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Go ahead and believe the buzz emanating from the Shubert

Theatre. Eric Idle and Mike Nichols have indeed fashioned a Holy Grail of a

big, crowd-pleasing Broadway musical comedy out of the 1975 cult film "Monty

Python and the Holy Grail." The show slays 'em like Excalibur.

"Monty Python's Spamalot" is so polished and user-friendly, in fact, that

those whose adolescences were irreparably warped by "The Holy Grail" - and we

know who we are - will miss the low-budget flick's spiky, unapologetic anarchy.

Although the movie never really bothered with such inconveniences as plot

or character development, Idle, one of the original members of the

groundbreaking British comedy troupe Monty Python, has given "Spamalot" a

smidge of a story. It's just enough to make it plain that nothing much happens

here except a nominal excuse for entirely gratuitous, occasionally inspired


The unevenly amusing Arthurian antics are presented with so much panache,

however, that it's probably churlish to complain. Under the assured, regally

goofy direction of Nichols, the all-star team of David Hyde Pierce ("Frasier"),

Hank Azaria ("The Simpsons") and Tim Curry ("The Rocky Horror Picture Show")

have an obvious blast as the knights whose quest for the Holy Grail leads them

to a carnivorous bunny, a taunting Frenchman and a preposterously tenacious

Black Knight.

The breakout in this boys' club, though, proves to be the show's leading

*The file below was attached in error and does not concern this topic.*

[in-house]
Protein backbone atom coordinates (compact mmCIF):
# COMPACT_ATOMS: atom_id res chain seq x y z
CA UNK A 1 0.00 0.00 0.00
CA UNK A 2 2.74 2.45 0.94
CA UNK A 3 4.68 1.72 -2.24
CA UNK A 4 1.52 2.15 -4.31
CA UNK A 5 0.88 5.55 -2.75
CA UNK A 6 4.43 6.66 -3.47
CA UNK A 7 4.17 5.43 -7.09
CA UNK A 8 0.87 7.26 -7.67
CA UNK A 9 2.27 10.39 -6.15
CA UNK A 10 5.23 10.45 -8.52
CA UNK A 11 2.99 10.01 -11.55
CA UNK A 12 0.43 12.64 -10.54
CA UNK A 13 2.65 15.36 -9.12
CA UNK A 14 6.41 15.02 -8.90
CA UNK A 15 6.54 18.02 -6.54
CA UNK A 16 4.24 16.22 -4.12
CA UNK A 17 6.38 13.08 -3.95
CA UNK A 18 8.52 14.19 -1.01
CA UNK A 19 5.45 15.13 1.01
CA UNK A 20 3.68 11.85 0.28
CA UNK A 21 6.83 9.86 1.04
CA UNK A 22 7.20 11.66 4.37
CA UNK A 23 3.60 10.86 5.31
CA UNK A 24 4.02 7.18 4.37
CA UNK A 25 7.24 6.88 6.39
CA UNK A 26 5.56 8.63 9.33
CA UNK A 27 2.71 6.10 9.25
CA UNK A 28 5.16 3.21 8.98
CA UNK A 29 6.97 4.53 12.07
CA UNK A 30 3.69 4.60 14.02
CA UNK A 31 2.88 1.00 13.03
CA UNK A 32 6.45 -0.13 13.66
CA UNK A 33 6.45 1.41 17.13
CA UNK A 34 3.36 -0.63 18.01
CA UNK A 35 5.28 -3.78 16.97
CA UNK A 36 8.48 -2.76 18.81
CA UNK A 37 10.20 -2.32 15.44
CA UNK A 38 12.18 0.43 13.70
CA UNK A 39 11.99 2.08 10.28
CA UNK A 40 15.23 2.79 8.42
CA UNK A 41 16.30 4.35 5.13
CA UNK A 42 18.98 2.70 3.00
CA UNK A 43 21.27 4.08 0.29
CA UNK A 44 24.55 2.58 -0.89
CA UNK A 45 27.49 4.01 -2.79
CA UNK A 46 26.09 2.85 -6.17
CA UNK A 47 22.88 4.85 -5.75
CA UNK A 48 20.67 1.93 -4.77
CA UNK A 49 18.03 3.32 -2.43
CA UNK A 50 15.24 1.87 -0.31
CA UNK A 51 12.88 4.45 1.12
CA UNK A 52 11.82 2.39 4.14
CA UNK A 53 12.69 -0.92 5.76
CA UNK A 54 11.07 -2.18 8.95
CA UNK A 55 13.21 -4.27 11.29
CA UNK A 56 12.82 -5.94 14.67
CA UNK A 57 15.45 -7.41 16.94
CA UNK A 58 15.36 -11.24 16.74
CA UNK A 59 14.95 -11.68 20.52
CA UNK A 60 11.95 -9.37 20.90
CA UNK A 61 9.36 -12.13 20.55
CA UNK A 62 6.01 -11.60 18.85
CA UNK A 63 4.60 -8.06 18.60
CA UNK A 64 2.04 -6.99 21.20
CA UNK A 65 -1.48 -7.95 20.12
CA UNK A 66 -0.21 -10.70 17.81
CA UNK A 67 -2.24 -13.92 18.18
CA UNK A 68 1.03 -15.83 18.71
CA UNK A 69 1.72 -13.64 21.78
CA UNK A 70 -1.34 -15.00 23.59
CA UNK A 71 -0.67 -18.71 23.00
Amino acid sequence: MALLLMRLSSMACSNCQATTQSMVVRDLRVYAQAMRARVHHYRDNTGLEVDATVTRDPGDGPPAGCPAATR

lady, Sara Ramirez, playing both the Lady of the Lake and, in typically

self-aware Python fashion, the stage diva playing the Lady. Looking demonically

possessed by her own sense of melodrama, Ramirez channels everyone from Sarah

Brightman to Billie Burke as Glinda the Good Witch. She owns every

self-indulgent display of vocal acrobatics with a hilarious intensity that

makes the character all her own.

Curry, evincing not the slightest effort to conceal his amusement with

himself, oozes good-natured smarm as Arthur. Hyde Pierce, portraying the

cowardly knight Sir Robin (among others), underplays the comedy so slyly that

you might not notice how meticulously he has modulated his performance. Azaria

gets all the really fun parts, playing not only the butch Sir Lancelot, but

also hamming it up as a vulgar French taunter and a woozy Knight of Ni.

Invaluable contributions come from the elastic Christian Borle, in a

variety of roles that include the girly Prince Herbert; Christopher Sieber, as

a vainly blond Sir Galahad, and Michael McGrath, as the grubby second-fiddle

who clip-clops those famous coconuts.

Idle and composer John Du Prez endow "Spamalot" with its own anthem, "Find

Your Grail," both deeply dopey and kind of sweet in spite of itself, and a mock

power ballad called "The Song That Goes Like This." Both are more successful

than the second-act tunes about Jews and gays, which offer little more than

warmed-over political incorrectness.

Set and costume designer Tim Hatley draws equally from the medieval

cartoons from the movie and the glitz of old-fashioned Broadway. Python purists

may wish that the show as a whole resorted less often to cheerily stupid

razzle-dazzle: The Lady of the Lake's "Laker Girls," complete with pompoms, and

a Vegas-ized Camelot are among the show's less clever components.

Still, the creators of "Spamalot" make an effort to include a little

something for everyone. If the opening nonsense about Finland doesn't rouse so

much as a giggle, don't miss the fake in-depth program notes for a musical

about the Finnish economy. It's some of the funniest original material of the


SPAMALOT. Book by Eric Idle, music and lyrics by John Du Prez and Idle,

directed by Mike Nichols. Shubert Theatre, 225 W. 44th St. between Broadway and

Eighth Avenue, Manhattan. Tickets $36.25-$101.25.

Call 212-239-6200 or


Seen Tuesday.


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